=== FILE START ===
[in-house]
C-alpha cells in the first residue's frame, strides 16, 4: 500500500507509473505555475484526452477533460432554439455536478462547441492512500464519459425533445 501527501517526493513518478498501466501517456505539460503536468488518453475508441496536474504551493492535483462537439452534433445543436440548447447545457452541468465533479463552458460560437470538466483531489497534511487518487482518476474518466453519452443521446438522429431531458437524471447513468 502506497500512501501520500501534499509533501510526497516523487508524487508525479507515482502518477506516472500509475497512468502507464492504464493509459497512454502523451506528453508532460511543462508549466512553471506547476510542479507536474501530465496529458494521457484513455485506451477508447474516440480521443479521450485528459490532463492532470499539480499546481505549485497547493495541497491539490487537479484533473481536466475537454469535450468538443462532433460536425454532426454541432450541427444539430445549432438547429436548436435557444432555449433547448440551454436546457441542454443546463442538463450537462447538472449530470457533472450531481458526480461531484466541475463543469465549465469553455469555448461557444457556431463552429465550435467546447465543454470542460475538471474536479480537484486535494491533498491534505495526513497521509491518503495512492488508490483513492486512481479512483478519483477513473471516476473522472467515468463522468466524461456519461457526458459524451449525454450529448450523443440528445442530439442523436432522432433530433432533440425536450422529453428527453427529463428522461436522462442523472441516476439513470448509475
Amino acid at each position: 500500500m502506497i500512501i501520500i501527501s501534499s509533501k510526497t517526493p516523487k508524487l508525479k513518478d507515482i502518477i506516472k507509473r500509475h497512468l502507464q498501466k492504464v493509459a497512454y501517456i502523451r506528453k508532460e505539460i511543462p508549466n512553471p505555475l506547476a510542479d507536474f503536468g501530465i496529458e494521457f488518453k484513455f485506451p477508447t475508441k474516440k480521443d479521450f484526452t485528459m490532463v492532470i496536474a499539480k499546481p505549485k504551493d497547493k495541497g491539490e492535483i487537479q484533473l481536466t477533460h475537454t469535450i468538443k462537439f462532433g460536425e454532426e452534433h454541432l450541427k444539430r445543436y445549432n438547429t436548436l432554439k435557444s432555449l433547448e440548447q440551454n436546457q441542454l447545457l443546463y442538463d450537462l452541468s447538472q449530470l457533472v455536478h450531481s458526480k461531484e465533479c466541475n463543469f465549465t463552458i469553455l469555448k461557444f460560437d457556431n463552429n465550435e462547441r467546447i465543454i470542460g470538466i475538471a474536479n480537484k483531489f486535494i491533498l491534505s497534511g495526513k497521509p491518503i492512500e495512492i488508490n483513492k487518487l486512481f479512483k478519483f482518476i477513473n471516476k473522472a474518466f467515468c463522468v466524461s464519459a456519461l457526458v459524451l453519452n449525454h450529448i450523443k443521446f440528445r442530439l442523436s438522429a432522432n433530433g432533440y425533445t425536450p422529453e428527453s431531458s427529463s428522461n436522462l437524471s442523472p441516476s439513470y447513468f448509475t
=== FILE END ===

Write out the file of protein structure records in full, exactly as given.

[in-house]
C-alpha cells in the first residue's frame, strides 16, 4: 500500500507509473505555475484526452477533460432554439455536478462547441492512500464519459425533445 501527501517526493513518478498501466501517456505539460503536468488518453475508441496536474504551493492535483462537439452534433445543436440548447447545457452541468465533479463552458460560437470538466483531489497534511487518487482518476474518466453519452443521446438522429431531458437524471447513468 502506497500512501501520500501534499509533501510526497516523487508524487508525479507515482502518477506516472500509475497512468502507464492504464493509459497512454502523451506528453508532460511543462508549466512553471506547476510542479507536474501530465496529458494521457484513455485506451477508447474516440480521443479521450485528459490532463492532470499539480499546481505549485497547493495541497491539490487537479484533473481536466475537454469535450468538443462532433460536425454532426454541432450541427444539430445549432438547429436548436435557444432555449433547448440551454436546457441542454443546463442538463450537462447538472449530470457533472450531481458526480461531484466541475463543469465549465469553455469555448461557444457556431463552429465550435467546447465543454470542460475538471474536479480537484486535494491533498491534505495526513497521509491518503495512492488508490483513492486512481479512483478519483477513473471516476473522472467515468463522468466524461456519461457526458459524451449525454450529448450523443440528445442530439442523436432522432433530433432533440425536450422529453428527453427529463428522461436522462442523472441516476439513470448509475
Amino acid at each position: 500500500m502506497i500512501i501520500i501527501s501534499s509533501k510526497t517526493p516523487k508524487l508525479k513518478d507515482i502518477i506516472k507509473r500509475h497512468l502507464q498501466k492504464v493509459a497512454y501517456i502523451r506528453k508532460e505539460i511543462p508549466n512553471p505555475l506547476a510542479d507536474f503536468g501530465i496529458e494521457f488518453k484513455f485506451p477508447t475508441k474516440k480521443d479521450f484526452t485528459m490532463v492532470i496536474a499539480k499546481p505549485k504551493d497547493k495541497g491539490e492535483i487537479q484533473l481536466t477533460h475537454t469535450i468538443k462537439f462532433g460536425e454532426e452534433h454541432l450541427k444539430r445543436y445549432n438547429t436548436l432554439k435557444s432555449l433547448e440548447q440551454n436546457q441542454l447545457l443546463y442538463d450537462l452541468s447538472q449530470l457533472v455536478h450531481s458526480k461531484e465533479c466541475n463543469f465549465t463552458i469553455l469555448k461557444f460560437d457556431n463552429n465550435e462547441r467546447i465543454i470542460g470538466i475538471a474536479n480537484k483531489f486535494i491533498l491534505s497534511g495526513k497521509p491518503i492512500e495512492i488508490n483513492k487518487l486512481f479512483k478519483f482518476i477513473n471516476k473522472a474518466f467515468c463522468v466524461s464519459a456519461l457526458v459524451l453519452n449525454h450529448i450523443k443521446f440528445r442530439l442523436s438522429a432522432n433530433g432533440y425533445t425536450p422529453e428527453s431531458s427529463s428522461n436522462l437524471s442523472p441516476s439513470y447513468f448509475t